T-Mobile sells Sprint fiber assets to Cogent for $1

Internet transport and service provider Cogent Communications announced plans to acquire Sprint’s legacy wireline assets from T-Mobile, but it’s not your average deal. Under the terms of the pair’s agreement, it appears the bulk of the money changing hands in the transaction will actually flow in Cogent’s direction.

A filing with the U.S. Securities and Exchange Commission shows Cogent will pay a $1 purchase price for Sprint’s fiber backbone and related assets. T-Mobile, meanwhile, has agreed to pay Cogent $700 million over the course of 54 months for “IP transit services,” with an initial installment of $350 million due in the first 12 months after close.

During a call with investors, Cogent CEO Dave Schaeffer said the Sprint business currently has around 1,300 employees but he expects that figure to fall both before and after the deal’s close. He noted T-Mobile has agreed to pay up to an additional $25 million to Cogent to help it cover severance costs.

Schaeffer added the structure and timing of the $700 million-plus in payments from T-Mobile “were designed to continue to allow us to grow our cash flow” as it works to revamp the Sprint business.

Analysts on the call appeared skeptical about the merits of the deal. In a note to investors on Wednesday morning, New Street Research noted the Sprint assets were “losing money when T-Mobile bought them” and “assuming the revenue has continued to decline, the losses are likely close to, if not more than, the $350MM in transit costs T-Mobile will pay Cogent in the first year after close (and way more than the $100MM T-Mobile will pay Cogent annually for the following 3.5 years).”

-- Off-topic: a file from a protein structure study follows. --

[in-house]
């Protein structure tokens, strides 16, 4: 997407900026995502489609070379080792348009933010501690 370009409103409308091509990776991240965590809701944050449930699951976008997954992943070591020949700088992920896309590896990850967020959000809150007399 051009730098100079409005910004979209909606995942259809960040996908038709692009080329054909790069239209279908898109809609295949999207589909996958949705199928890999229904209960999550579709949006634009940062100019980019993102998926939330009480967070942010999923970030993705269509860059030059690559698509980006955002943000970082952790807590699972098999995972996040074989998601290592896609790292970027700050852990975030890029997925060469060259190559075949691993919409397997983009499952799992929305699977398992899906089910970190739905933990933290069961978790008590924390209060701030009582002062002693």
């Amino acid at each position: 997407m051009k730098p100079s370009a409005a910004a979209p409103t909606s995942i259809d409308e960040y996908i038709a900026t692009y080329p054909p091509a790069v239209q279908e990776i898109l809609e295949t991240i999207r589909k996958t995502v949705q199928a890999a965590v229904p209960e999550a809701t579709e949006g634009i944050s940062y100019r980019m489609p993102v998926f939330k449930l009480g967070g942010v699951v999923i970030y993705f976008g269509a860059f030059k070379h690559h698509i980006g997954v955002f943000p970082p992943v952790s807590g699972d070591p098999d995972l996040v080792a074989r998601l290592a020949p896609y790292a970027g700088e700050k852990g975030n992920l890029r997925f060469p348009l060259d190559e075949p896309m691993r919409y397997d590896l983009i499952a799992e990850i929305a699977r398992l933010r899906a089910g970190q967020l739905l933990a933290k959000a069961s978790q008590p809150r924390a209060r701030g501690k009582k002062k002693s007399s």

But Schaeffer insisted that Sprint’s fiber is a valuable asset that simply needs to be updated to accommodate a more modern product set.

“Today’s technology utilizing the C and L band will support up to 160 wavelengths per fiber and they’ve lit just a handful on a pair of fiber. So, there is substantial, substantial opportunity to utilize this asset much more effectively,” Schaeffer stated. “They are in only about 25 carrier neutral data centers and their own proprietary facilities and no end user locations. So, a big part of the synergy is to utilize the Sprint backbone in conjunction with Cogent’s metropolitan assets.”

Schaeffer said T-Mobile has already begun work discontinuing obsolete products and Cogent will finish the job. He noted it could take as much as three years to phase out all legacy products due to contractual obligations and will also take time to convert all MPLS services to more modern VPN architecture. But he added it should be able to migrate transit and direct internet access (DIA) service from Sprint’s network to its own much faster, allowing it to achieve “tremendous efficiencies” by removing redundant routers and reducing energy use.

In terms of go-forward revenues from the Sprint business, Schaeffer said he expects those to primarily to stem from VPN, DIA, transit/wavelength and colocation services as of the deal’s close.

Cogent's standalone business posted flat revenue of $148.5 million and net income of $11.2 million in Q2 2022. It's NetCentric business - which  sells connectivity to content providers and other wholesale customers - accounted for 42.6% of sales in the quarter.

Completion of the deal is expected in the second half of 2023.